The Fusion Architecture of the Hacienda in San Gabriel Ixtla

On a weekend in June, my wonderful friends Adriana and Luca invited me to the weekend home of the Salas family. Like many middle-class Mexicans, their parents own a weekend home near Mexico City. To escape the city, Luca and his parents have regularly been driving the two-hour journey to Valle del Bravo for over thirty years.

After we drove through a small village we reached a large reddish brown surrounding wall with a wooden gate. What awaited me behind these walls far exceeded my expectations. An overwhelming variety of plants and a whole group of dogs welcomes the guest. The entire property spreads over more than seven hectares and offers a magnificent view of the lake of Valle del Bravo. The site is characterized by an ensemble consisting of a traditional country estate originally from the 17thcentury, called «hacienda», buildings from the 1990s, a horse stable and the modern extension of the architects TEN Arquitectos Estudio.

Existing hacienda with agaves in the garden

The Salas family has planted a variety of agaves according to the original use of the hacienda, the production of Maguey Agave fibers. Surrounded by agaves and with a courtyard, in which a large collection of cactus stands, the hacienda is really rooted in its surroundings and in Mexico. Over the years, the owners, along with the architect Guillermo de la Cajiga, considered an expert on traditional and natural building materials in Mexico, renovated the partially dilapidated hacienda and restored it to its original glory. Distributed in the garden are various works of art of friends of the family. A work of art placed in front of the building ensemble shines white on the green meadow. Almost like the building just behind it.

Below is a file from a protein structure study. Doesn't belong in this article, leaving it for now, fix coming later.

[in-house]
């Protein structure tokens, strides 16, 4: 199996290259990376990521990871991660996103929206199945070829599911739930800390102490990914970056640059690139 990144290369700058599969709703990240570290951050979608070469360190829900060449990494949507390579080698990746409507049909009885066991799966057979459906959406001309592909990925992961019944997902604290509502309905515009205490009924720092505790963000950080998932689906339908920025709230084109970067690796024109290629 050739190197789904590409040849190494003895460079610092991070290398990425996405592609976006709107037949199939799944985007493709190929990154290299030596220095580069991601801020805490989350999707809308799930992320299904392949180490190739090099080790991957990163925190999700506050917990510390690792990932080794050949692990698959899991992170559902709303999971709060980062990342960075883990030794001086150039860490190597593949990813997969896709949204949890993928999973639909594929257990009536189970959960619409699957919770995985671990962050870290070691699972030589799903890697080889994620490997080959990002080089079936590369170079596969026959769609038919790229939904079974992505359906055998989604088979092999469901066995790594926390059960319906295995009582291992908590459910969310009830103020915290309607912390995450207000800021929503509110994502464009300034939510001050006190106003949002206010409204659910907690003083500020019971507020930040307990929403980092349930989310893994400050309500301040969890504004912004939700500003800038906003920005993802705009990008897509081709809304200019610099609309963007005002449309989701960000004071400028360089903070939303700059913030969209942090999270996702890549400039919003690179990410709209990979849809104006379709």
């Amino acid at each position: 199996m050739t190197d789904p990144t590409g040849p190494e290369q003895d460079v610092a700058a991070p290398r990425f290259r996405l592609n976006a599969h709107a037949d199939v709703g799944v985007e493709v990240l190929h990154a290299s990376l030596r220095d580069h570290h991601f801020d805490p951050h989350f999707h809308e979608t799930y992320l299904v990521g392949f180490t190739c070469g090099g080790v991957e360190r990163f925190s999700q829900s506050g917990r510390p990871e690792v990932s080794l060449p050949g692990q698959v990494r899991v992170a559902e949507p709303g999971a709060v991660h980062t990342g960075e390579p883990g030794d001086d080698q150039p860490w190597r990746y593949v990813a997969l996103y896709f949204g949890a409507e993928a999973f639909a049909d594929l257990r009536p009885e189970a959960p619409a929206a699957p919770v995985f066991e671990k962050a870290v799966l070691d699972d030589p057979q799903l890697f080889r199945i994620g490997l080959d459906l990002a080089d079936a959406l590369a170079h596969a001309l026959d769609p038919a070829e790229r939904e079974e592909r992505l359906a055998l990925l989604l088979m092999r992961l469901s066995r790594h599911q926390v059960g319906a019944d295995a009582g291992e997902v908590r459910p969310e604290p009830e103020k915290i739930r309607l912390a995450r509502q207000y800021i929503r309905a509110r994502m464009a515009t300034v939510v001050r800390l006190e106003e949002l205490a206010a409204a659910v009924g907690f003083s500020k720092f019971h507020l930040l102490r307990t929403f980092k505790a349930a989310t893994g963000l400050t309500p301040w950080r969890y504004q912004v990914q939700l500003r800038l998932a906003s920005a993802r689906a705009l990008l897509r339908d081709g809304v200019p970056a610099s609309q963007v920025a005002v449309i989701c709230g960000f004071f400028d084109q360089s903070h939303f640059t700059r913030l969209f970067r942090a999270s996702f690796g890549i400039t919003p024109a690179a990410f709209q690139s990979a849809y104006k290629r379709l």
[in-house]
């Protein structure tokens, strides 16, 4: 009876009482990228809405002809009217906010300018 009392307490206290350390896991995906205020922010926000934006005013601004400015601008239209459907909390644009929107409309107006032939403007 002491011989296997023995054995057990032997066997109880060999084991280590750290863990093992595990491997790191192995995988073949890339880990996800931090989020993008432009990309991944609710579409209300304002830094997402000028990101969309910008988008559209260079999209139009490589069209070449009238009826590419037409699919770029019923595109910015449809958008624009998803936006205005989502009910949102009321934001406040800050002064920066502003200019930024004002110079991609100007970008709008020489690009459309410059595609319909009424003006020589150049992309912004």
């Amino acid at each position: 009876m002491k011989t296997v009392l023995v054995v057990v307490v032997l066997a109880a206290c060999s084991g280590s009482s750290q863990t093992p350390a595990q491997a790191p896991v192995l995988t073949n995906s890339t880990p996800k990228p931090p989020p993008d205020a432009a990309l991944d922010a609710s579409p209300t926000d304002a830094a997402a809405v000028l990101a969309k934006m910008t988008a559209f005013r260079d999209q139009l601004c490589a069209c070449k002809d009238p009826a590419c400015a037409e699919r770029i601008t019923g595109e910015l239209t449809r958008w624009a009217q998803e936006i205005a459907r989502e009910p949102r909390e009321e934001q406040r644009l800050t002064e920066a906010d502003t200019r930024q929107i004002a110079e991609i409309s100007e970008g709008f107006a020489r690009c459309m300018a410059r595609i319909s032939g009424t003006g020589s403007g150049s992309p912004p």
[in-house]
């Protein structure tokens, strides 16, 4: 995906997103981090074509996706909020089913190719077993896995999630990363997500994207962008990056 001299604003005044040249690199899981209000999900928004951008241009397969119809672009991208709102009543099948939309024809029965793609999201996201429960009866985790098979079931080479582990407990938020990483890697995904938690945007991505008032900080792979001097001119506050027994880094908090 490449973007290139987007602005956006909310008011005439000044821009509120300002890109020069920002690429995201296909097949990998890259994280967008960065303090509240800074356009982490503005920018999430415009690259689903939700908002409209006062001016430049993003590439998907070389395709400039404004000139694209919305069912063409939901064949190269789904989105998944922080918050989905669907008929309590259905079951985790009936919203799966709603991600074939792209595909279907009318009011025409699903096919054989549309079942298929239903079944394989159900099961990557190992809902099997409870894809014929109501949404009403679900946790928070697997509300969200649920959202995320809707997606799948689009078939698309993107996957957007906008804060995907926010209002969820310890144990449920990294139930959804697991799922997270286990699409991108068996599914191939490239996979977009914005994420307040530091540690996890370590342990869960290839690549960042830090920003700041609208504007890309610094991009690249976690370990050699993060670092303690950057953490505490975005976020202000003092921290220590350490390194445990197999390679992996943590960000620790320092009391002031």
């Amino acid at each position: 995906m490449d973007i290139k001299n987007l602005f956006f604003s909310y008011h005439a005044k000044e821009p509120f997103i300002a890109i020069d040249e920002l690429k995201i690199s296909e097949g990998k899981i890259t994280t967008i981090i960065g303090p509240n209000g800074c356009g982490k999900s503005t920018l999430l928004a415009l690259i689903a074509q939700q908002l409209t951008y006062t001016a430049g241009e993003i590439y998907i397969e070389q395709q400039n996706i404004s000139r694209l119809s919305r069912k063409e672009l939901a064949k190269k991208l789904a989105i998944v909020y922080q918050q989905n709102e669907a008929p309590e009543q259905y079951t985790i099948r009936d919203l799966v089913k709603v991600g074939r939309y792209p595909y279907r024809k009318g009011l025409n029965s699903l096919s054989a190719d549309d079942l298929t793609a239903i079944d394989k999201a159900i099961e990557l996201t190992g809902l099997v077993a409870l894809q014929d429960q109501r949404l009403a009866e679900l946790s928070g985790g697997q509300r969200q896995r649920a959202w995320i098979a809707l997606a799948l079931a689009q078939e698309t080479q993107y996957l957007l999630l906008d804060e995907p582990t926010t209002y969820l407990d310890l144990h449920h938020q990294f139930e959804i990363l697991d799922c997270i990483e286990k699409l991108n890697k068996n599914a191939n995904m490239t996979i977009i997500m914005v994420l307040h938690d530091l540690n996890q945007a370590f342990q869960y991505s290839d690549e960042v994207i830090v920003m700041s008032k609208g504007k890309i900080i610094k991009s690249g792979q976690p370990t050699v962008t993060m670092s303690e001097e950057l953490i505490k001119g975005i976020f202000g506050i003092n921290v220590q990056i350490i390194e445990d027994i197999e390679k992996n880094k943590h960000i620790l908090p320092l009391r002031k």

Annex designed by the architects Enrique Norten and Bernardo Gomez Pimienta

Enrique Norten and Bernardo Gomez-Pimienta designed in their at that point jointly managed architecture office TEN Arquitectos Estudio the guesthouse for the graphic designers Tullia and Ricardo Salas, which was completed in 2001. At first, the annex did not convince me. After two days, however, I realized that it is like one of those pieces of music that you find only moderately good at the first listening. After a lot of listening you then fall a bit in love with the music. It was the wish of the graphic designers that the typology of the house follows the hacienda, but is independent in expression. The guest house is fully glazed to the rear meadow so that the guest can observe the nature in the interior. Two red-brown surrounding walls form a semi-enclosed courtyard and protect against insight. The lightness of this facade creates a fascinating contrast to the plastered existing context with its few openings. As an integrative element between new and old, the architects used arched clay tiles for the canopies, which may seem a bit unfitting. A narrow window band to the entrance situation suggests the influence of modern Bauhaus. In its setting the annex creates a new entrance situation and forms the opposite to the gable side of the former stable of the hacienda. On two floors TEN Arquitectos Estudio created eight spacious guest rooms. At the top, guestscan benefit from a rooftop terrace. The upper rooms are accessed through a access balcony/arcade. Visually, this forms a continuity to the arcade of the old hacienda. The warm radiance of the wooden floor also allows the corridor to merge with the warm colours of the existing buildings. Standing in the courtyard, the luminous white is the dominant colour of the annex. A wall with a long horizontal cut conceals the interior courtyard facade of the extension. The white wall becomes a sculpture and an antagonist of the annex. The two-dimensional effect of the wall with its precisely set incision suggests that the graphic designers were involved in designing the house.

The property of the Salas family in Valle del Bravo is fabulous and a wonderful place to recover from the noisy capital. Likely every guest leaves the guesthouse of TEN Arquitectos Estudio content and relaxed.

© LEARNING FROM MEXICO 2019 by Laure Nashed

 Die Beiträge von «learningfrommexico» entstehen in Zusammenarbeit mit der Schweizer Architekturzeitschrift werk, bauen + wohnen.